available locally could be brought in from elsewhere.


It's important to recognize that limestone and clay provide

nearly the entire content of most cement. Iron is essential but

present in relatively small amounts in normal cement. Calcium sulfate

can come from other minerals than gypsum if gypsum is not economically

available locally. As Rick says, a great many ingredients may be used

in appropriate combinations.



Tony Thompson Editor, Signature Press, Berkeley, CA

2906 Forest Ave., Berkeley, CA 94705 www.signaturepress.com

(510) 540-6538; fax, (510) 540-1937; e-mail, thompson@...

Publishers of books on railroad history






















[Non-text portions of this message have been removed]


Larry Sexton
 

In the mid-90s, I understand that Safety-Kleen was one of the companies that burned some of their liquid hazardous waste in cement production from their oil and chemical recycling business. I believe the waste was burned at a cement plant at Holly Hill, SC and one in Missouri. May still do so.



Larry Sexton



From: STMFC@... [mailto:STMFC@...] On Behalf Of Cyril and Lynn Durrenberger
Sent: Friday, November 19, 2010 8:20 PM
To: STMFC@...
Subject: Re: [STMFC] Cement ingredients, Was: cement travel





Also one needs some sort of fuel to make the clinker. Coal is often used, but some places, especially in Texas have used natural gas. Recently some cement plants have used some hazardous (not toxic) waste products as part of the fuel. This is a good way to get rid of the waste. I think there was a plant in Texas that also used shredded tires as part of their fuel.

Cyril Durrenberger

--- On Fri, 11/19/10, Anthony Thompson <thompson@... <mailto:thompson%40signaturepress.com> > wrote:

From: Anthony Thompson <thompson@... <mailto:thompson%40signaturepress.com> >
Subject: Re: [STMFC] Cement ingredients, Was: cement travel
To: STMFC@... <mailto:STMFC%40yahoogroups.com>
Date: Friday, November 19, 2010, 4:50 PM



Rick Aylsworth wrote:

The Universal Atlas cement plant in Duluth was the only cement plant
in MN, AFAIK. Their primary raw material was slag from the adjacent
steel plant. Marl was brought in by lake boat from (?), unloaded at
the limestone dock adjacent to the ore docks, and railed across town
to the plant in Morgan Park. When the steel plant shut down in the
70's, the cement plant lost its main input, and shut down as well.
This product is called "blastfurnace cement" and is cheaper

than regular cement. It is resistant to some sulfate-containing

environments but had disadvantages relative to conventional Portland

cement. Marl originates as a limestone-like deposit on lake or sea

floors and can solidify into a rocky mineral.

The necessary chemical ingredients in cement are lime (calcium
oxide), silica (silicon dioxide), alumina (aluminum oxide), iron
oxide, and gypsum (calcium sulfate). These compounds can be sourced
from a wide variety of materials. Cement plants are ideally located
at a place with all the ingredients nearby, but anything not
available locally could be brought in from elsewhere.
It's important to recognize that limestone and clay provide

nearly the entire content of most cement. Iron is essential but

present in relatively small amounts in normal cement. Calcium sulfate

can come from other minerals than gypsum if gypsum is not economically

available locally. As Rick says, a great many ingredients may be used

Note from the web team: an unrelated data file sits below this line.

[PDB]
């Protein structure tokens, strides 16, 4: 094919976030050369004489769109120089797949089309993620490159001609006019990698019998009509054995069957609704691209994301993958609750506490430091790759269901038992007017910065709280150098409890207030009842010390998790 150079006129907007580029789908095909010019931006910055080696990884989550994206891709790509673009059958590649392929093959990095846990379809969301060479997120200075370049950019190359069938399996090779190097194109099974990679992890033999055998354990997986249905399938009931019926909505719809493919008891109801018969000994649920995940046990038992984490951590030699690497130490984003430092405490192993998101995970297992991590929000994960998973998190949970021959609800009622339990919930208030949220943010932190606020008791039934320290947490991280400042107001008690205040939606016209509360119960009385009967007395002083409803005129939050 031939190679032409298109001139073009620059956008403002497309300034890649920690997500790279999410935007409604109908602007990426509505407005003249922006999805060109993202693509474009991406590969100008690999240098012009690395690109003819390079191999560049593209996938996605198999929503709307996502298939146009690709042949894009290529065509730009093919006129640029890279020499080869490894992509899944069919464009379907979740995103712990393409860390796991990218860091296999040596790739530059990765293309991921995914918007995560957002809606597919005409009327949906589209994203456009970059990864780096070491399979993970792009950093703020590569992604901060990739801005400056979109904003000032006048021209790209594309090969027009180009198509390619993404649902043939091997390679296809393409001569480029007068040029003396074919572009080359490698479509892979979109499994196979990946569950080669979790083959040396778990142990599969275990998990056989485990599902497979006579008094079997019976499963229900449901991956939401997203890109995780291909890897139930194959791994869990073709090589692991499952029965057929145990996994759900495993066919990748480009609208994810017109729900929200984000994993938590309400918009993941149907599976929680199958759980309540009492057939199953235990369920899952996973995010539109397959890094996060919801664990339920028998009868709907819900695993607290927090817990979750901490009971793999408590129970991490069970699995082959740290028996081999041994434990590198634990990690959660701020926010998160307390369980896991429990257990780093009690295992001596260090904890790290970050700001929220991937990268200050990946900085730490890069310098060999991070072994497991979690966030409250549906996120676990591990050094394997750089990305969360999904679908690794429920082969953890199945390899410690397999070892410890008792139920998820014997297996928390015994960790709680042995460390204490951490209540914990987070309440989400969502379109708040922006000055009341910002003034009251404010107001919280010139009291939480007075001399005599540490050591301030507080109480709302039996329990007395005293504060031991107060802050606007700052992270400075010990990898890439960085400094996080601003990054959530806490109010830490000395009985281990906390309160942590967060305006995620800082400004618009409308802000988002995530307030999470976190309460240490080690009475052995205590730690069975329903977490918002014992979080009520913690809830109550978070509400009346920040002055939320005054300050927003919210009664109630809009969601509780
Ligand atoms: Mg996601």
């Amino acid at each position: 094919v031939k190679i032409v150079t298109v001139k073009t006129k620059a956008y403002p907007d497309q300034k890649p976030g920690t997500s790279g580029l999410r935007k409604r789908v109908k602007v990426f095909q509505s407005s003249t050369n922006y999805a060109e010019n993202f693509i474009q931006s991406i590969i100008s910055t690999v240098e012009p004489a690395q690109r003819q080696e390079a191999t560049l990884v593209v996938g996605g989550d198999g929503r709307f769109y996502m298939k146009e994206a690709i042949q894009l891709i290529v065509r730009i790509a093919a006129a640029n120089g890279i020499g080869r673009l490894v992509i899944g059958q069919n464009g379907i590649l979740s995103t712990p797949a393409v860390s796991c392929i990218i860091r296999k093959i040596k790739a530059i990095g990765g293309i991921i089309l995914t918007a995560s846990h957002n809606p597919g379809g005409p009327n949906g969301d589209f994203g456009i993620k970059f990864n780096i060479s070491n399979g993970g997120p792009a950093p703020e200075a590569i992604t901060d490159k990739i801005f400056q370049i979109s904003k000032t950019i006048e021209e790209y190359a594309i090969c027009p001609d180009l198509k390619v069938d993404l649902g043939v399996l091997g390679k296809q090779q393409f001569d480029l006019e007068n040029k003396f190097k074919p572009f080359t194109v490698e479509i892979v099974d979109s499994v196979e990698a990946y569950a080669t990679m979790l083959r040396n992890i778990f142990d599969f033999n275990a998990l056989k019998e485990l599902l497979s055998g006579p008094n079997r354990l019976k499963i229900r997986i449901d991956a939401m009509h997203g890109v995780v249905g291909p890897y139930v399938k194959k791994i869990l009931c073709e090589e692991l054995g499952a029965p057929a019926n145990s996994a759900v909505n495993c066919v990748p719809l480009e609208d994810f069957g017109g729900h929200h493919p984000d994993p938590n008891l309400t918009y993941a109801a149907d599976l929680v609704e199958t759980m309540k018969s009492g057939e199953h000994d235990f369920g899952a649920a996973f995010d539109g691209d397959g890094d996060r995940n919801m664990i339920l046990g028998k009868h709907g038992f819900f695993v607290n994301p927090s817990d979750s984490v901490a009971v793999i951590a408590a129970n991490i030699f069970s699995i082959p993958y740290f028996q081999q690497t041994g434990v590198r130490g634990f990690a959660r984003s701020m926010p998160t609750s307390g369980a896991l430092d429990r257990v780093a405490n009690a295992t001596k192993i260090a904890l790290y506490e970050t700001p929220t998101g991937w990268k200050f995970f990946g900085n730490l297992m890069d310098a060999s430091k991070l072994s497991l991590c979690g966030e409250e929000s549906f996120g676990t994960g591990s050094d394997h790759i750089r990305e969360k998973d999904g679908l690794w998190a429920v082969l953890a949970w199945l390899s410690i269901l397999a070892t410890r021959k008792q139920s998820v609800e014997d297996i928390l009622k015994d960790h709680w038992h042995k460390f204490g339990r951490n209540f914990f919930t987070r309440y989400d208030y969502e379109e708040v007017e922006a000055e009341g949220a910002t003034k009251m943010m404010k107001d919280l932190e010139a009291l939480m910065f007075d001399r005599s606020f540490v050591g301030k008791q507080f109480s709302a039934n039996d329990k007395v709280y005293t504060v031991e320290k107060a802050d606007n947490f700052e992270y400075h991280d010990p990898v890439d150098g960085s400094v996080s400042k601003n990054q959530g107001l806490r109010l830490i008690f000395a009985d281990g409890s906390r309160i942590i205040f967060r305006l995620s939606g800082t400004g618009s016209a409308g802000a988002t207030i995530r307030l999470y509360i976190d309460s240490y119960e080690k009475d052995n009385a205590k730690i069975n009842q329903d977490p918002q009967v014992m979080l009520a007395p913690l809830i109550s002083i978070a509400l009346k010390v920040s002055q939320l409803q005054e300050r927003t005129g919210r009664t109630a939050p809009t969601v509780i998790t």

in appropriate combinations.

Tony Thompson Editor, Signature Press, Berkeley, CA

2906 Forest Ave., Berkeley, CA 94705 www.signaturepress.com

(510) 540-6538; fax, (510) 540-1937; e-mail, thompson@... <mailto:thompson%40signaturepress.com>

Publishers of books on railroad history

[Non-text portions of this message have been removed]





[Non-text portions of this message have been removed]


mike brock <brockm@...>
 

Getting back to cement travel...and actually, the travel of relatively heavy and cheap non finished materials such as cement, cement ingredients, coal, sand, ballast etc., I am curious about the transportation of both the ingredients and the final product. I understand the advantages of locating near major ingredients. The steel industry, for example, didn't choose Key West or Kansas as a site for a major plant...although one might, I guess, argue that both ingredients and final product would travel by water if Key West were chosen...the cheapest form of transportation if speed was not essential. Anyhow, back to Big Wyoming [ as the sign says when you cross from CO to WY ], back in our time UP was moving significant amounts of soda ash from Westvaco to Council Bluffs and KC. That is 835 miles to Council Bluffs and one assumes it did not stop there. Note that one of the trains in the 1956 UP frt conductor's book consists of about 50 cars loaded with ballast traveling from Buford, WY, to Petersen, UT....439 miles. Moving that much weight that far seems a bit expensive. So, just how far could stuff like soda ash move before the cost of travel exceeded the value of the product?

Incidentally, we are considering a "clinic session" during Prototype Rails in Cocoa Beach regarding the coal industry to specifically include coal traffic.

Mike Brock


Anthony Thompson <thompson@...>
 

mike brock wrote:
So, just how far could stuff like soda ash move before the cost of travel exceeded the value of the product?
If (and I say IF) it was essential, and available nowhere else, the travel cost could not exceed the value of the product.

Tony Thompson Editor, Signature Press, Berkeley, CA
2906 Forest Ave., Berkeley, CA 94705 www.signaturepress.com
(510) 540-6538; fax, (510) 540-1937; e-mail, thompson@...
Publishers of books on railroad history


Cyril Durrenberger
 

Mike,

In Texas we burn a lot of Powder River Basin coal to generate power.  It is my understanding that the largest part of the cost is transportation, but I do not have any hard figures at hand.  The main reason for using that coal is the low sulfur content so the stacks do not need to have scrubbers to remove the SO2.  That would also require that limestone be shipped into the plant.  Limestone for scrubbers is shipped by rail to some plants that burn locally mined lignite that now have to remove SO2 from their flue gas..

But all of this is way out of the time period for this list and these environmental control all came long after the end date for the list.

Cyril Durrenberger

--- On Fri, 11/19/10, mike brock <brockm@...> wrote: